This may sound hyperbolic, reactionary perhaps, but it's the truth: Survivor has never been as good as it is right now. Thirty-nine seasons in, the home-run casting and clever editing choices have coalesced to create a version of the show that's more representative of the ideals Survivor was built upon than any season prior.
The tribal council in the seventh episode of the Island of the Idols epitomized these ideals. Strategic interplay took a backseat to a long-overdue conversation about gender and the ways in which stereotypes that are perpetuated on the island are a larger reflection of society at large. This follows an episode in which two characters had a nuanced discussion about racism. It's not by accident that these scenes are being given more breathing room than in seasons past. Survivor has displayed a concerted effort to not only cast extreme fans, but also to seek out people from a wide array of backgrounds who are able to speak about inequality and bias with clarity and bravery. This leads to a more entertaining program and, moreover, a rendering that is characteristic of much of the dialogue currently surrounding the country.
Survivor has long been a respite for its audience, but it has always possessed the potential to be more. Each season is, in effect, its own documentary. There is a level of structure and pageantry to it all, but ultimately it's the 16-20 contestants on the island who decide where the story goes. That plot doesn't need to solely revolve around the question of who will be voted out, though that's what Survivor had been largely been about...until Island of the Idols. The narratives this season, by contrast, have been more multi-dimensional. Players like Kellee Kim, Jamal Shipman and Karishma Patel have each been vocal about topics that have nothing to do with the mechanics of the game. Those scenes have stood out as some of the most powerful of the pre-merge, even though the vote-outs have been spectacular in their own right.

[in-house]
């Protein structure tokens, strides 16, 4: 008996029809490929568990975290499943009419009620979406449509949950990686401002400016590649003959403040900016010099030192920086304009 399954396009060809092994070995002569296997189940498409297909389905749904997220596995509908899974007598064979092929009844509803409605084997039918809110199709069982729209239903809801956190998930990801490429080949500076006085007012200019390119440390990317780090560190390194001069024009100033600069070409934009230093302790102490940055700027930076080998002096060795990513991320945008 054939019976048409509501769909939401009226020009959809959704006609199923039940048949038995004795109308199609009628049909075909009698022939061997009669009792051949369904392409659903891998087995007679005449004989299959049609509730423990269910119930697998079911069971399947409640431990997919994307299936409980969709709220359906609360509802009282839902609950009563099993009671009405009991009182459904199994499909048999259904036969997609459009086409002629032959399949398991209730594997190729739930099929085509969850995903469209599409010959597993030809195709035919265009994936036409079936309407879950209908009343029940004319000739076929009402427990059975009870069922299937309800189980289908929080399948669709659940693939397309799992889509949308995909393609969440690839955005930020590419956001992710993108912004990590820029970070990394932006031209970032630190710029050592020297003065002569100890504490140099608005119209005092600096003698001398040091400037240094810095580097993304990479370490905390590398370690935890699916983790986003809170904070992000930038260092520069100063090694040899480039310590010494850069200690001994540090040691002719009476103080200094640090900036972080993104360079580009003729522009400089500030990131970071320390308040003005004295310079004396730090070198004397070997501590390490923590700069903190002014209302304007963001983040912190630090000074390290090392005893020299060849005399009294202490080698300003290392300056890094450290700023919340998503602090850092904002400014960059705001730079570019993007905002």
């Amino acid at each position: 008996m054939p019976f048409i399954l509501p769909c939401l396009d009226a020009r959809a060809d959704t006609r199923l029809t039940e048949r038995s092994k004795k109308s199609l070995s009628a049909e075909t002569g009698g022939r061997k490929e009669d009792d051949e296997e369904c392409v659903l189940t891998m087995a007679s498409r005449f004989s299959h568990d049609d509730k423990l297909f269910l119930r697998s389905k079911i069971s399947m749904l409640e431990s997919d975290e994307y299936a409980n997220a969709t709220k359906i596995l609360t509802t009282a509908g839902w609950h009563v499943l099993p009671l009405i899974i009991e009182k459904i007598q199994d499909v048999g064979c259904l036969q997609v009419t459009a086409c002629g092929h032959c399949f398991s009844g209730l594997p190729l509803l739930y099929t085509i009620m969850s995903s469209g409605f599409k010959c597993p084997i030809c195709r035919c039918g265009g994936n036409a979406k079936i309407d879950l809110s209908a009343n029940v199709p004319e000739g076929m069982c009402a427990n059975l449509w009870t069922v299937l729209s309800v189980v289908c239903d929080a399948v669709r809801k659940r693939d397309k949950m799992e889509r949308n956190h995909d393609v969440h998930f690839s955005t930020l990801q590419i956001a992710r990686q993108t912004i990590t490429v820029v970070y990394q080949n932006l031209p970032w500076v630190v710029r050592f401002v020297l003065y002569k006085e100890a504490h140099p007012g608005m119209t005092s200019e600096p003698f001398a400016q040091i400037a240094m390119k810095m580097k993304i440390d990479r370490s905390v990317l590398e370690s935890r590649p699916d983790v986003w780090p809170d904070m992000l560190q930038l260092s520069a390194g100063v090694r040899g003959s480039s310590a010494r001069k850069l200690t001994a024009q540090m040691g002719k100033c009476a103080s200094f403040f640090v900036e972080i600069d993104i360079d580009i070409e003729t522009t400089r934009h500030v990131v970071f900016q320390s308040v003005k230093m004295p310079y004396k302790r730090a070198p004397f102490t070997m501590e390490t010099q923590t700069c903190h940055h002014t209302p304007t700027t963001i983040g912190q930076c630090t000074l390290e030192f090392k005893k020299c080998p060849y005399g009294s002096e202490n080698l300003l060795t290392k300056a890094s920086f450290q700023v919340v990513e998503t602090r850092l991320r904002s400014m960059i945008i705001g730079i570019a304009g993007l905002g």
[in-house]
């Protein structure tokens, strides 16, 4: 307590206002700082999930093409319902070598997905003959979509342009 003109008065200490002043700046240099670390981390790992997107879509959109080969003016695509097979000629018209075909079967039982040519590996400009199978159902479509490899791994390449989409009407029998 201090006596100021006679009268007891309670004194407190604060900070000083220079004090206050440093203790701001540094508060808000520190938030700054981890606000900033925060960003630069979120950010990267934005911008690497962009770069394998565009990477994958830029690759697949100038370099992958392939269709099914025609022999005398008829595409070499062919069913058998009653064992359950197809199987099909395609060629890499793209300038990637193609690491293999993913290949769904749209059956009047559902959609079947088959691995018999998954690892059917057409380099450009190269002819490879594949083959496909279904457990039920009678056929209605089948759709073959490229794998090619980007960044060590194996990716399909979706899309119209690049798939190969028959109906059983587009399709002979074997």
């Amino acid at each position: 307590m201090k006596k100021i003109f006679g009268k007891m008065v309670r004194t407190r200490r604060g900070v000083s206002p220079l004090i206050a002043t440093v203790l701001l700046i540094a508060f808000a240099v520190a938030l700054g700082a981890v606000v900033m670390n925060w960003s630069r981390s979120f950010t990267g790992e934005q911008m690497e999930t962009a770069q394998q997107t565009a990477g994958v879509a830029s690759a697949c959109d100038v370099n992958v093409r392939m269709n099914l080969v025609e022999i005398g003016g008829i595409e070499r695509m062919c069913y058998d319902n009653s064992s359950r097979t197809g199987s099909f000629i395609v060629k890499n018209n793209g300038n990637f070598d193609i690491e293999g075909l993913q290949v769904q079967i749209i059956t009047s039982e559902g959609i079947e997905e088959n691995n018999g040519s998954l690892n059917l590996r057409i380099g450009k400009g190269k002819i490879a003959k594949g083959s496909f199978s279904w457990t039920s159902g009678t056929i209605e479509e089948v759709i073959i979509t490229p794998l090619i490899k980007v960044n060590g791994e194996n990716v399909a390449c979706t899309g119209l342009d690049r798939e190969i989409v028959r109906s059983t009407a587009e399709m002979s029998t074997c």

There is a responsibility that all reality television series have, especially in 2019, to provide more than laughs and drama. Survivor has recognized this opportunity, and it has, at long last, become what it was always billed to be. Its diverse cast isn't quota-driven; it's comprised of an educated, eloquent group of women and minorities who can speak to their unique experiences in ways that can inspire and educate those watching on their couch (with donuts in hand, potentially).
The beauty in this season is that none of the other aspects of Survivor that we've grown to embrace have been sacrificed for the welcoming of these uncomfortable yet necessary conversations. In 39 seasons, there have been bigger blindsides, crazier idol plays and more erratic gameplay. But it's hard to argue that through seven weeks of Island of the Idols, the value we've gotten out of this season has been any less than any other season. Nearly 20 years in, Survivor is still hitting its stride, and it's as much a thrill as ever to be along for the ride.
Survivor airs Wednesdays at 8 p.m. EST on CBS.